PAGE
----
The ten OVC-funded Victim Legal Assistance Networks are located in:
- Los Angeles, California
- Denver, Colorado
- Cook County, Illinois
- New York state
- Washington, DC
The Alaska Institute for Justice, Alaska Legal Services Corporation, and the UAA Justice Center have formed a grant partnership of statewide nonprofit and state organizations who work with crime victims in Alaska. The project partners include Alaska Institute for Justice, Alaska Legal Services Corporation, University of Alaska Anchorage, Alaska Network on Domestic Violence and Sexual Assault, Council on Domestic Violence and Sexual Assault, Alaska Office of Victims’ Rights, Alaska Violent Crimes Compensation Board, the Municipality of Anchorage Prosecutor’s Office and the Anchorage Mayor’s Office. The project partners work together to implement and enhance a comprehensive, collaborative model for delivering wraparound legal services to all crime victims that can be replicated in other rural states. In particular, the grant partners are developing a language access plan to increase access to services for Limited English Proficient individuals, and creating a referral mechanism to ensure that crime victims are able to access all of the network partners.
The Legal Collaborative for Survivors (LCS) is a Los Angeles-based network of free legal and social assistance providers that promote healing and justice to help survivors of crime rebuild their lives. The project partners include Asian Americans Advancing Justice - Los Angeles, Bet Tzedek Legal Services, Center for the Pacific Asian Family, Legal Aid Foundation of Los Angeles, Los Angeles Center for Law and Justice, Los Angeles Community Action Network and Los Angeles LGBT Center. LCS works with survivors to increase survivors’ access to a broad range of legal services connected with their victimization. The partnership uses a case navigator model to connect survivors with complex needs to a trauma-informed, culturally competent network of legal and social service providers.
The Legal Information Network of Colorado (LINC) is collaborative model created to deliver holistic, comprehensive, wraparound legal assistance services to Denver area crime victims, leveraging the existing victim services network in the City and County of Denver. The principles of LINC’s model, derived from its comprehensive Needs Assessment, emphasize: (1) connecting victims, victim service providers and the community; (2) providing accessible knowledge to the community; and (3) instituting a human component to help guide victims. The LINC project model rests on the foundational Denver Victim Services Network principle, “no wrong door”, by providing victims with multiple ways of entering into LINC.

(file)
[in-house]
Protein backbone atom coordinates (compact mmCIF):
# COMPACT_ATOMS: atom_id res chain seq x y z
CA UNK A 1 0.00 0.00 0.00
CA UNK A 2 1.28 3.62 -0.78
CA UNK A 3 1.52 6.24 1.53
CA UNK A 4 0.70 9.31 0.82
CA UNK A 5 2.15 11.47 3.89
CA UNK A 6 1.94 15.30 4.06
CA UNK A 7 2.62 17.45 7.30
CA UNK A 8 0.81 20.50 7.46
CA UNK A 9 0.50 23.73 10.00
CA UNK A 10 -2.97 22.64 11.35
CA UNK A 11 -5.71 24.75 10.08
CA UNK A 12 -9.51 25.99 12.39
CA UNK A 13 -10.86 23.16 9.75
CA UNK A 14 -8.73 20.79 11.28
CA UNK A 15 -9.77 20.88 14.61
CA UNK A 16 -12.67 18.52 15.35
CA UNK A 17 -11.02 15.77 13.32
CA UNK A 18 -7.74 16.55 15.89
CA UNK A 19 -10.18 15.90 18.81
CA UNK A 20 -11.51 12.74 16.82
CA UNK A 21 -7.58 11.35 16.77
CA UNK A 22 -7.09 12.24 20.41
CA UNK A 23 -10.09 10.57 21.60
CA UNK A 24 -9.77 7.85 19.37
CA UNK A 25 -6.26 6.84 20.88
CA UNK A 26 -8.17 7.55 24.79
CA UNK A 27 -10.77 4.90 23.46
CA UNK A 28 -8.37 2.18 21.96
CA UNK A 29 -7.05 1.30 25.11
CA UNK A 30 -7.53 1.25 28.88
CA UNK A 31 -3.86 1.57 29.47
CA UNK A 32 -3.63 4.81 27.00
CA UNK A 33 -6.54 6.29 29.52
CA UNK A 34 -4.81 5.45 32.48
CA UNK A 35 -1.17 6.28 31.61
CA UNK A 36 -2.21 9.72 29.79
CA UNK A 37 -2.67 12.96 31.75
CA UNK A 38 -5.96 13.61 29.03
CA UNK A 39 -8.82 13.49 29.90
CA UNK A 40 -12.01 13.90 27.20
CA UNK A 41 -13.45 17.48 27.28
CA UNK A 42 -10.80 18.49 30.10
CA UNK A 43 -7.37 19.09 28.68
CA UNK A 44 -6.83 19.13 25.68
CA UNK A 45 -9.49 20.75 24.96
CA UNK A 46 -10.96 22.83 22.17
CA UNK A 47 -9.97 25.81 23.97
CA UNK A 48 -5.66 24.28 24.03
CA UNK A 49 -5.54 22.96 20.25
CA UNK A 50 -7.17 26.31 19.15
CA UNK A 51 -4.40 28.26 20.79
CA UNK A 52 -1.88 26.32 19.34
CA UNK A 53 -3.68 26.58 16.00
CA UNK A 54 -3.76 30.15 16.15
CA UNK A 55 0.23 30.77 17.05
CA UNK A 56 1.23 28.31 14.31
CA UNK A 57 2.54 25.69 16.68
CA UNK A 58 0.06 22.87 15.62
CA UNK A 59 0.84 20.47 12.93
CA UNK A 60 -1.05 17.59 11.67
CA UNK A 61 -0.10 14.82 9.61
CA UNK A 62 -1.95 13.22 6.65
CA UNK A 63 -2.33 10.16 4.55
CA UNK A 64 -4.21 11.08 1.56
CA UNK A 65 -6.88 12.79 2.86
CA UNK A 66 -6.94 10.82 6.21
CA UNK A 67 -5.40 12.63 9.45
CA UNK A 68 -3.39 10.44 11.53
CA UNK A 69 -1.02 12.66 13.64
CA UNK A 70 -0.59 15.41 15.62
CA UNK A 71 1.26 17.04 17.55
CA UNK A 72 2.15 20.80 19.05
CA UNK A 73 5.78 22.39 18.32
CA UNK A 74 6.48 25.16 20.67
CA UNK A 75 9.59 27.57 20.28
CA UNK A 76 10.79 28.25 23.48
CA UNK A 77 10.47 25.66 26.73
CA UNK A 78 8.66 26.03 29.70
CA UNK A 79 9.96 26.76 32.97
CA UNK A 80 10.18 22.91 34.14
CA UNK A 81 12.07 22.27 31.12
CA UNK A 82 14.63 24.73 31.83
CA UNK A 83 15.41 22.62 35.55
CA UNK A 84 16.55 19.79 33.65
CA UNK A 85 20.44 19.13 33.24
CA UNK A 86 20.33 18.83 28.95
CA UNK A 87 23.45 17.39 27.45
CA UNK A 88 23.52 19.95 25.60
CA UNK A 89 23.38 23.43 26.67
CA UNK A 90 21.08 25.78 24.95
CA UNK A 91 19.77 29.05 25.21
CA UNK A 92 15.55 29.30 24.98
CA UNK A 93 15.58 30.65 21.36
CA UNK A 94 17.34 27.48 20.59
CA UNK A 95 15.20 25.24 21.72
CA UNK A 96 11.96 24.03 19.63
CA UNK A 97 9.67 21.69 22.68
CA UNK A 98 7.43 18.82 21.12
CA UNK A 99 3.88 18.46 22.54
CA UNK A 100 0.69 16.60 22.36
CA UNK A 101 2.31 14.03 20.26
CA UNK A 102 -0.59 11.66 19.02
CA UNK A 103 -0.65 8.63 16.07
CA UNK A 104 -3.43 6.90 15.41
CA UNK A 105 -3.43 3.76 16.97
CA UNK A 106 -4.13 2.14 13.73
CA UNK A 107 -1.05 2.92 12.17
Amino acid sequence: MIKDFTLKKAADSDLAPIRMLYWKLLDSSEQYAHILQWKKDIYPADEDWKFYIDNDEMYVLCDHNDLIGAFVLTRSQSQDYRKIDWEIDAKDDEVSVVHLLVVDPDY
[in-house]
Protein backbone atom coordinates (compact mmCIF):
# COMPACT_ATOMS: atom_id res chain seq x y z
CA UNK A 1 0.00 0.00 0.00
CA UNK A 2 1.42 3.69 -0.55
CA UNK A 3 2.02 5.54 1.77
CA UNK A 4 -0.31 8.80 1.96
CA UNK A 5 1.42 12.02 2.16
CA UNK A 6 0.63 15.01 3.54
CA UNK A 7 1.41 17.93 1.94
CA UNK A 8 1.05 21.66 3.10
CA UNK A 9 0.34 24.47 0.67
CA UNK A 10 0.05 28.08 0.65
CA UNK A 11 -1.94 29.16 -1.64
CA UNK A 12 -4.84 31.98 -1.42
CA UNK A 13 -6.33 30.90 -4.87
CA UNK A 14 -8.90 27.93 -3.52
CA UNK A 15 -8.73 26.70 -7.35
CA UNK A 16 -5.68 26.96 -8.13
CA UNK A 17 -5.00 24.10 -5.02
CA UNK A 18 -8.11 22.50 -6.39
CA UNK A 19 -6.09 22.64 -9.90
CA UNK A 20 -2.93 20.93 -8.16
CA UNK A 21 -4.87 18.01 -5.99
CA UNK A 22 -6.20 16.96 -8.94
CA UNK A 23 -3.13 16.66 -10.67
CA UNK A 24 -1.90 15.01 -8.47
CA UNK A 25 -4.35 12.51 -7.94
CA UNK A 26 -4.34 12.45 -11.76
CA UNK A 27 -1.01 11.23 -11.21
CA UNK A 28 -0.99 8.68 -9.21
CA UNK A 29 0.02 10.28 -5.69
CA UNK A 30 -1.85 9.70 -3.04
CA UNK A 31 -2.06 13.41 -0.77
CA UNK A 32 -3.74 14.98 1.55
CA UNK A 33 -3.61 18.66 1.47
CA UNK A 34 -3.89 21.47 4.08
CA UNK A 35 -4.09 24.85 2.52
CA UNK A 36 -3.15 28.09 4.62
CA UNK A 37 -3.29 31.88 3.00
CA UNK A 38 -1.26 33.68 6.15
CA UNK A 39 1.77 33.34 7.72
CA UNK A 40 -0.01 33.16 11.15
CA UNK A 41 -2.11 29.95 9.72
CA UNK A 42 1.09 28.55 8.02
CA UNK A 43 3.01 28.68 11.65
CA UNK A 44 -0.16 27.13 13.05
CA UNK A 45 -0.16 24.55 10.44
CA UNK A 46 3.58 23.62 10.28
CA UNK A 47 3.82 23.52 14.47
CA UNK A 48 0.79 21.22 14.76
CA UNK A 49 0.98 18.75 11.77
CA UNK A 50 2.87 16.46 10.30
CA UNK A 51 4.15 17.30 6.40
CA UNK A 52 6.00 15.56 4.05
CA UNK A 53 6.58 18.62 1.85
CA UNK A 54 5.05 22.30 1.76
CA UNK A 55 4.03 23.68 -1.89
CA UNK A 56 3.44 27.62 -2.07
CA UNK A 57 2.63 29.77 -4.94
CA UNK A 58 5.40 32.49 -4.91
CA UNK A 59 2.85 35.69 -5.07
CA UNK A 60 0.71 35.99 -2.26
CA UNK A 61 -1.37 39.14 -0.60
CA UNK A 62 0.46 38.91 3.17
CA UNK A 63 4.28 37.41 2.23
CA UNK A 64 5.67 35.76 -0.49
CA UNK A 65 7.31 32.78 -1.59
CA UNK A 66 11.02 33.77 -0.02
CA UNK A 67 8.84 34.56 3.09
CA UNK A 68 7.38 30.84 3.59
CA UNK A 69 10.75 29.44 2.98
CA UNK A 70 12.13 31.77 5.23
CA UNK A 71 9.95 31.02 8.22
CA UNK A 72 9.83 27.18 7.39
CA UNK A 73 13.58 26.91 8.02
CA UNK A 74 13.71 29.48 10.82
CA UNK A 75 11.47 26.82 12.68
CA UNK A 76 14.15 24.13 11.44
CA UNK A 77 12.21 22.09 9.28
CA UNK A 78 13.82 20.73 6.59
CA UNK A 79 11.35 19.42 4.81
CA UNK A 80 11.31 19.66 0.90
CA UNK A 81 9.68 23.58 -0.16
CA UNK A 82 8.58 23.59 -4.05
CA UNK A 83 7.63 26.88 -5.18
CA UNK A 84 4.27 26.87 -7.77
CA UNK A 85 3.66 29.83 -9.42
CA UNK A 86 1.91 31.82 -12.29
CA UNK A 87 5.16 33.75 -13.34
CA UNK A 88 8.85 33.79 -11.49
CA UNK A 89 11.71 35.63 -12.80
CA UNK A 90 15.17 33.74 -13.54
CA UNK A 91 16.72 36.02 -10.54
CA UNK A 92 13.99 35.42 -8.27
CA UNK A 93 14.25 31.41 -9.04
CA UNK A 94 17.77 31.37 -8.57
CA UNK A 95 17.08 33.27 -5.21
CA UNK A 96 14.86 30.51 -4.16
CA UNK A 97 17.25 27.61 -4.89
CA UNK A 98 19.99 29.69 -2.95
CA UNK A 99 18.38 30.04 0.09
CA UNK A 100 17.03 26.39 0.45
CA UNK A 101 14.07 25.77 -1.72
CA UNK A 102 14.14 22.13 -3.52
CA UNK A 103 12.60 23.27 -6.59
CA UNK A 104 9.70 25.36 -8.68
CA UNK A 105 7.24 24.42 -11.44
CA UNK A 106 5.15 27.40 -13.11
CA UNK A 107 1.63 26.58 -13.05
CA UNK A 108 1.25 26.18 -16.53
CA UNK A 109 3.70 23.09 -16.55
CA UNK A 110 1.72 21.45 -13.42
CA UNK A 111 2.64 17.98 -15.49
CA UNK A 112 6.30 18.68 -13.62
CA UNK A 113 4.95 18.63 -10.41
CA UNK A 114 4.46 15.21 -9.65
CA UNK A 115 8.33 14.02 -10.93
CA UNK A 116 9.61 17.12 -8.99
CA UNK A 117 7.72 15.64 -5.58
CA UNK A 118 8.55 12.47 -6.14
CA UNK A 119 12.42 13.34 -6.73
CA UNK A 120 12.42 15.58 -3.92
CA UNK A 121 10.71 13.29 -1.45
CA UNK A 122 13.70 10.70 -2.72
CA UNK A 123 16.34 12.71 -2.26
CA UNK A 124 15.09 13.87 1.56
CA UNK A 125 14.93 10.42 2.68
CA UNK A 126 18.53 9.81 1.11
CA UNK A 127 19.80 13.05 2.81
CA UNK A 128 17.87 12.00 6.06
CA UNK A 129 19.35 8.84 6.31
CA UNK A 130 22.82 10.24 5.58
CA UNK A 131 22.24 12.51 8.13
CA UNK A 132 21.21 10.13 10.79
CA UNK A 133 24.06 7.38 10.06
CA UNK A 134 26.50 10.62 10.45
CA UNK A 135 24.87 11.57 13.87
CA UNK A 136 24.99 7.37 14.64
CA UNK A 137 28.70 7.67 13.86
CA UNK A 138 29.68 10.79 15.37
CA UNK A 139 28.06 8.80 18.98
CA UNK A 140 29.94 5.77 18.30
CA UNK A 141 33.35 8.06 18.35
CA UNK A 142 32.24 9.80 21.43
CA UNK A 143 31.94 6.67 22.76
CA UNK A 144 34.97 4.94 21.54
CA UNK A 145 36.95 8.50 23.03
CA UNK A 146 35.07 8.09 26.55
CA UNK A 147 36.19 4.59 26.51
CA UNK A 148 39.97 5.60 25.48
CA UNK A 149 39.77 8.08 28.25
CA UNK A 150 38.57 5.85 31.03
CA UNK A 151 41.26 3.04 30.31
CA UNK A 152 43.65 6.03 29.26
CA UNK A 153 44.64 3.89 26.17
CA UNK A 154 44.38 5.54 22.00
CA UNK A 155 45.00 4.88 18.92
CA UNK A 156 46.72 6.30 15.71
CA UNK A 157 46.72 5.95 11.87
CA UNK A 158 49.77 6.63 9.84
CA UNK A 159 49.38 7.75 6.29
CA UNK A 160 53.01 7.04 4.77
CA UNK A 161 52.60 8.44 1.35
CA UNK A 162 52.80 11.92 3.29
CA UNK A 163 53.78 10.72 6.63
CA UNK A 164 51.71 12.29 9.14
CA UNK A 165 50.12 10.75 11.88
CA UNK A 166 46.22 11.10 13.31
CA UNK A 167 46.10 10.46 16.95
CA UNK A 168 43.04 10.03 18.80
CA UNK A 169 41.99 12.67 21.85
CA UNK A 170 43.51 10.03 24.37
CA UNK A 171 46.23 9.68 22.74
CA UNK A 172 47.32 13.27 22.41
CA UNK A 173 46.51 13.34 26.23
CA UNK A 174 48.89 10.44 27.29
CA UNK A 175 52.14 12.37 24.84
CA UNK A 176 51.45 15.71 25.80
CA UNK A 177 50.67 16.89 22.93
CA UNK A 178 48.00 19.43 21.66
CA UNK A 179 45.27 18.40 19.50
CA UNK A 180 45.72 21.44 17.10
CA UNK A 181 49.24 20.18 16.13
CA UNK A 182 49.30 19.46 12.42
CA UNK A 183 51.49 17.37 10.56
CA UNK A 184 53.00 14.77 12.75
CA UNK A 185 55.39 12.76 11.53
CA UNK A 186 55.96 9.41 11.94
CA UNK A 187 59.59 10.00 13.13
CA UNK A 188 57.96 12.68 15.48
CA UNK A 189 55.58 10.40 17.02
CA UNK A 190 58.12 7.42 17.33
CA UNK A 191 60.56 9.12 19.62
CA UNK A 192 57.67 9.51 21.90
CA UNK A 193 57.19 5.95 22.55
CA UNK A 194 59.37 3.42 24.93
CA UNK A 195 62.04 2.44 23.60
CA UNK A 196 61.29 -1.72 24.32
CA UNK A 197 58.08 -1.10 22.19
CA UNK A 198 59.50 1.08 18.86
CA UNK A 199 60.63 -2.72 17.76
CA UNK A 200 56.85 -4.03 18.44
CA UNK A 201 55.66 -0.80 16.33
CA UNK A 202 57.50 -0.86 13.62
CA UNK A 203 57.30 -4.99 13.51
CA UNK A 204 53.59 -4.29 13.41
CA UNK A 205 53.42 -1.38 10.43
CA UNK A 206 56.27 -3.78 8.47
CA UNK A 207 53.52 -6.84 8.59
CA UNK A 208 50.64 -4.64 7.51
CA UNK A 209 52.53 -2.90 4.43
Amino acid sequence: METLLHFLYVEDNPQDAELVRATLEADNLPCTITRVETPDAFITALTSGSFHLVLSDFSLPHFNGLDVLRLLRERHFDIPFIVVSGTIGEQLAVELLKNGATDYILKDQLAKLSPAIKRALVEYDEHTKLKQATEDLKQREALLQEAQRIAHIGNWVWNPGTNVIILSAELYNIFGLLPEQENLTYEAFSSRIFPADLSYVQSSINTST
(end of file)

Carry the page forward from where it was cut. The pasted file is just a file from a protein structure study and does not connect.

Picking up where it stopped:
The Victim Legal Assistance Network of Chicago (Chicago VLAN) empowers crime victims by providing a holistic wraparound approach to meet their legal and life needs. Chicago VLAN’s holistic model features an interdisciplinary approach where attorneys and social workers/counselors work side-by-side to provide clients with a full range of services. Victims are assigned to an attorney and a case manager who together guide them throughout the legal and recovery processes. Chicago VLAN, coordinated by the Legal Aid Society of Metropolitan Family Services, has assembled a group of Chicago’s legal and social service organizations, victim advocates, and civil and criminal justice system leaders to guide and support the VLAN program’s implementation, and to advance victim services in Cook County.
The Georgia Victim Legal Assistance Network (Georgia VLAN), coordinated by Georgia’s Criminal Justice Coordinating Council, has as its mission to enhance and extend services to crime victims by increasing communication and cooperation among victim service providers. Georgia VLAN includes four legal service organizations as its primary partners (Atlanta Legal Aid Society, Atlanta Volunteer Lawyers’ Foundation, Georgia Legal Services Program and Georgia Asylum and Immigration Network) and community groups across the state to provide non-legal services to victims of crime. Georgia VLAN is completing an assessment of the needs of Georgia crime victims, developing policies and processes for three pilot projects, with plans to implement the pilots in 2016 including attorneys and navigators.